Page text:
RTI workshop:

  • a community hall in the near by colony was chosen as the venue
  • RTI expert were contacted to fix the appointment
  • started to rally people but had to drop off mid way

Track the development of the constituency : RTI to track the development of the constituency in the past 10 years: this was supposed to help focus our efforts more than highlighting the opposition parties short comings. The idea was to share this with the press.

I had done some previous analysis ( click here )

Write to the press or media for coverage

So what did difference we made ?

It never occurred to me that I should blog about this experience that I had way back in 2009. Luckily I had all my emails to refresh my memory. This is just a small effort to prove that in this day and age of technology distance doesn’t mean anything. No matter where we are, we are always connected by the one common thread, I’m an Indian. And once that is established, if one wants to make a difference, one can make a difference.

With the combined efforts of the ground team ably led by the contestant Surya Chowdary ( thanks for giving us the opportunity ) and the team in the US, below excerpt from a Times Of India article sums up everything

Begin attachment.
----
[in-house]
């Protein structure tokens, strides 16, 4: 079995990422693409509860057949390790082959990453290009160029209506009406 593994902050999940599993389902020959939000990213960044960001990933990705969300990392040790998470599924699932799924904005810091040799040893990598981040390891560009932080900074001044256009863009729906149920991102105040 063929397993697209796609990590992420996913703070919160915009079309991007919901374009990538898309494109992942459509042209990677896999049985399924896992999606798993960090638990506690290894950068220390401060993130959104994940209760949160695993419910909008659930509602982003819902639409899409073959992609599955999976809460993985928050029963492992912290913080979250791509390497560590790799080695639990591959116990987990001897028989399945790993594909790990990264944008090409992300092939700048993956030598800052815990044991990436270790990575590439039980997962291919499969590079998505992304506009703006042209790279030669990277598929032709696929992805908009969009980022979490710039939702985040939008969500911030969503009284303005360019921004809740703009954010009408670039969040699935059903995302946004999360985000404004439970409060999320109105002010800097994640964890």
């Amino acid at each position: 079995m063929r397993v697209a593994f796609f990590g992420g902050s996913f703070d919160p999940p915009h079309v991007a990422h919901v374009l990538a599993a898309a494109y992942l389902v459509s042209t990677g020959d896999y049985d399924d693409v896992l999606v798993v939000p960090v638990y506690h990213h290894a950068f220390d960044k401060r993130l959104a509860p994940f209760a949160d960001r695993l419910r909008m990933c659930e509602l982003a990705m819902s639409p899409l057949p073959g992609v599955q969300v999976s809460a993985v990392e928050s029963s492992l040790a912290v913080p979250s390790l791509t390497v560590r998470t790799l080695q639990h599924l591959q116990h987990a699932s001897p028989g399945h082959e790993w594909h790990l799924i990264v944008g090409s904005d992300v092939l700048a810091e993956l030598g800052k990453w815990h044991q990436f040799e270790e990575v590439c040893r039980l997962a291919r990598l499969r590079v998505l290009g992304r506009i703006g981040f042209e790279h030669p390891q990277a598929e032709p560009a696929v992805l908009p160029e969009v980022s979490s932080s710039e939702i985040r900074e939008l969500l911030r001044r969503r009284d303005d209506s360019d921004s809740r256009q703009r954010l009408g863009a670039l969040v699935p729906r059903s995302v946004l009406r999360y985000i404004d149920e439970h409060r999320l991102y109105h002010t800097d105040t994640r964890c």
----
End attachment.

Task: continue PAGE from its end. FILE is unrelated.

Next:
“In Defence colony, where repoll was conducted, Congress candidate Iype Mariamma won by 341 votes over TDP candidate Babitha Madhav Yadav. Here again, it was Lok Satta candidate Surya Chowdary who ruined TDP’s chances by polling 2198 votes.

Click Here for the Times of India Article

Lessons learnt: While this was a very humbling experience for all of us, it also taught us some very important lessons.

1) Defence Colony was a predominantly an urban population but despite that the voter turn out was only 37%. Out of a total of 51,000 voting population only 19000 casted their votes

    • Lack of awareness i.e. most of them didn’t know it was GHMC elections
    • timing of the elections, happened to be on a holiday
    • voting is not as important as we all think it is
  • Lesson learnt : Voter education is very important. Irrespective of which party they vote for, there should be efforts put in to encourage them to coming to the polling booths

2) Short notice for elections: Both the ground teams and the virtual teams had just a month’s time of preparation, which is not enough especially when one is dealing with contestants who are not afraid to pump money into the campaign

3) election commission guidelines: Demand a strong enforcement of election commission guidelines. for GHMC elections, the EC had restricted the campaign spending to be 2 lakh rupees. It was very much evident during the campaign that the other contestants had easily spent crores of money.

4) personnel @ polling booths: We didn’t have enough volunteers at the polling booths directing people. There was a polling booth where recounting had to be done because of some rigging allegations. We need to bolster the support at the polling booths

5) Plan activities to create awareness among the women. Primarily the women.